A few days ago, an assistant sub-inspector in Latur district in Maharashtra, Yunus Sheikh, was beaten up and forced to hold a saffron flag in a rally taken out to celebrate Chhatrapati Shivaji’s birth anniversary. His offence: he tried to carry out orders of the district administration, which had declared a certain area in Panegaon as a ‘sensitive zone’. When Sheikh told the local people that hoisting the saffron flag was not allowed, he was assaulted and forced to participate in the rally, holding a saffron flag as the crowd raised slogans. An inquiry into the incident has been ordered.
A few months ago, members of the Shiv Sena attacked Sudheendra Kulkarni, chairman of the Observer Research Foundation, and smeared black ink on his face. His crime: he organised an event in Mumbai to launch former Pakistan foreign minister Khurshid Mahmud Kasuri’s book Neither a Hawk, Nor a Dove. “They thought we would get scared and cancel our programme,” Kulkarni later told THE WEEK. “But I told the media that we were going ahead with it. That sent out a strong message.”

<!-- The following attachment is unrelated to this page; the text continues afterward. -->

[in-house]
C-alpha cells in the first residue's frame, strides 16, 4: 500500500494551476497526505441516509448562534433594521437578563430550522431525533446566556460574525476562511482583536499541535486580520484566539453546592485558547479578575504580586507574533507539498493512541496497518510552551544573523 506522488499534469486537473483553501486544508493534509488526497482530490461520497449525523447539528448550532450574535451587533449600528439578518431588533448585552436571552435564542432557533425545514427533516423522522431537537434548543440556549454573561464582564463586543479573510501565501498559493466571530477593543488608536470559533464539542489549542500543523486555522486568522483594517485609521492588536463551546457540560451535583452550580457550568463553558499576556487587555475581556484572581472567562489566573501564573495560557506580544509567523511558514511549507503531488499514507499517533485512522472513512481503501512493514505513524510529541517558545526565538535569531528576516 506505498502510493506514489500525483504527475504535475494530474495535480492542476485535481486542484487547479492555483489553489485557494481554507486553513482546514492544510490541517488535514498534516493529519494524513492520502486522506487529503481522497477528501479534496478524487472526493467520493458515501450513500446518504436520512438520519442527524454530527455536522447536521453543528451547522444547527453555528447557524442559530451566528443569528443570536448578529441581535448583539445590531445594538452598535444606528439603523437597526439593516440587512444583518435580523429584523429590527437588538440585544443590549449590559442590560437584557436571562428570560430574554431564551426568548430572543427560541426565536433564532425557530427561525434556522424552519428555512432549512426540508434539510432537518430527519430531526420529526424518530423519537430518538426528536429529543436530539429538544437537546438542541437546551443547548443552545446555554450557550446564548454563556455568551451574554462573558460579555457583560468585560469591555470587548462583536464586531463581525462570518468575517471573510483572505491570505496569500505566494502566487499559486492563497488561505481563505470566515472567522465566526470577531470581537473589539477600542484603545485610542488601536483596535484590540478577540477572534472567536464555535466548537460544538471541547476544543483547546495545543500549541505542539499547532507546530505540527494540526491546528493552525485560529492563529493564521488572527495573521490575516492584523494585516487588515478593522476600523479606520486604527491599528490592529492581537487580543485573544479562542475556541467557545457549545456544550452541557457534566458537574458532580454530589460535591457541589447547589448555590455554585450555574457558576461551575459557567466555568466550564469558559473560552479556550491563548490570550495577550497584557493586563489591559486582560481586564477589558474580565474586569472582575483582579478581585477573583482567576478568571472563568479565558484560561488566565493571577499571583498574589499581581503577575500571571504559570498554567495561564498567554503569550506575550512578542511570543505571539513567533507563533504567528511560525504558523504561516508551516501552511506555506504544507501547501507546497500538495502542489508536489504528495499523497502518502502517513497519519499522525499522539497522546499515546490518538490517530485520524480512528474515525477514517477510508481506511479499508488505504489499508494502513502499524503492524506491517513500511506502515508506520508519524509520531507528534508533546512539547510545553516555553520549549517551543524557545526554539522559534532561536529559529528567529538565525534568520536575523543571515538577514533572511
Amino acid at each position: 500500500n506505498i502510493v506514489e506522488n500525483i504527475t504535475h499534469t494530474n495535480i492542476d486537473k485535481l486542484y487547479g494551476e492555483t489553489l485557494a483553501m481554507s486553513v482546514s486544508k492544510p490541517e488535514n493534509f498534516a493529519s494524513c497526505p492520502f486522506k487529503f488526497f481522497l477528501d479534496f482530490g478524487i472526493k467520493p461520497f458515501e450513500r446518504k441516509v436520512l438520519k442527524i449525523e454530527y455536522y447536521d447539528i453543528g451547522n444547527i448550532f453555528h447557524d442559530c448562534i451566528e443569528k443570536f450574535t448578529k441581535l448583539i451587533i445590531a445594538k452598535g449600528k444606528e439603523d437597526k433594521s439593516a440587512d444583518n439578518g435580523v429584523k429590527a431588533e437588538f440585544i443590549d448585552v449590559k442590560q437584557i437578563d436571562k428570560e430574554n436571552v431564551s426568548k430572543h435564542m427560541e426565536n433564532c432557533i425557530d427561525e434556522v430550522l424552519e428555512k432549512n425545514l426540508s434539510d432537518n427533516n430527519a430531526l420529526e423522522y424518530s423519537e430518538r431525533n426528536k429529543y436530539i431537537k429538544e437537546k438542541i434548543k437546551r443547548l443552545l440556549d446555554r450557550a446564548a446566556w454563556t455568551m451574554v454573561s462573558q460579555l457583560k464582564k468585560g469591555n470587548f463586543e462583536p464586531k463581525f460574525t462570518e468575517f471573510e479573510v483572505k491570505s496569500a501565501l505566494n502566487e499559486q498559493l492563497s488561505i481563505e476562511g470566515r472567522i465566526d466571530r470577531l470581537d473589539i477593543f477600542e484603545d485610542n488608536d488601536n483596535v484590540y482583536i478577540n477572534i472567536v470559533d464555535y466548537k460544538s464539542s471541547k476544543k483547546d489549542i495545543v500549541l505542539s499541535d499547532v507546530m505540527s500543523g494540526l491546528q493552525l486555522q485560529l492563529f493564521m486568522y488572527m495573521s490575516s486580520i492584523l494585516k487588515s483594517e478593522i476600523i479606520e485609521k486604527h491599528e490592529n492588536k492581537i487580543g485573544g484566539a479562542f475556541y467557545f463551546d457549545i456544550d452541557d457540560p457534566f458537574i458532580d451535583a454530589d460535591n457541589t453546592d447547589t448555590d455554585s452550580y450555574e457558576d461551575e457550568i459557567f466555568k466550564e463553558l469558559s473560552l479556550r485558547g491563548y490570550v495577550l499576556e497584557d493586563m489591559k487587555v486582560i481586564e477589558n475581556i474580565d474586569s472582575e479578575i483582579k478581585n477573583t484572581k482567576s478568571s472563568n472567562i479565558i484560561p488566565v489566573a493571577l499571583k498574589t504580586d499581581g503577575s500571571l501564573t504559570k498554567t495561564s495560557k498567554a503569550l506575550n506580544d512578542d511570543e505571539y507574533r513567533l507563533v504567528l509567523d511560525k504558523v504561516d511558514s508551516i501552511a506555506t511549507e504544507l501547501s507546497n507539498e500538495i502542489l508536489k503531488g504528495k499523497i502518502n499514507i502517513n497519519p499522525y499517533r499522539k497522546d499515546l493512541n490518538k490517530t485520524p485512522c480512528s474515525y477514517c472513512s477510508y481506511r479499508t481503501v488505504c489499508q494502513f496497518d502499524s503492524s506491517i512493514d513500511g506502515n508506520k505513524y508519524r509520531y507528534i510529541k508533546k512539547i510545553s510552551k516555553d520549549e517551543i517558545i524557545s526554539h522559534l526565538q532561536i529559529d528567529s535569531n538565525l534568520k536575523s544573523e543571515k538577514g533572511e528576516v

The controversy related to the charges of sedition against students of Jawaharlal Nehru University has once again put focus on ugly Indian patriots, those who have appointed themselves as keepers of nationalism. Their jingoistic fervour leaves no room for debate and dialogue, the essential features of a democracy.
On the other hand, an argument could be made against the ‘secularists’ who provoke the ugly patriots. Dissent is one thing, and glorifying a terrorist convicted by the Supreme Court, and whose mercy petition was rejected by the president, is another. According to former attorney general Soli Sorabjee, slogans such as ‘Tum kitney Afzal maroge, har ghar mein Afzal niklega’, which a group of JNU students allegedly raised, amount to incitement.
The problem posed by ugly patriots, however, is the most worrying one, say observers. “The idea of patriotism concerns us all,” says Abhinandan Sekhri, cofounder of the media site Newslaundry. “Nationalism is a political tool that can be misused to horrific ends.”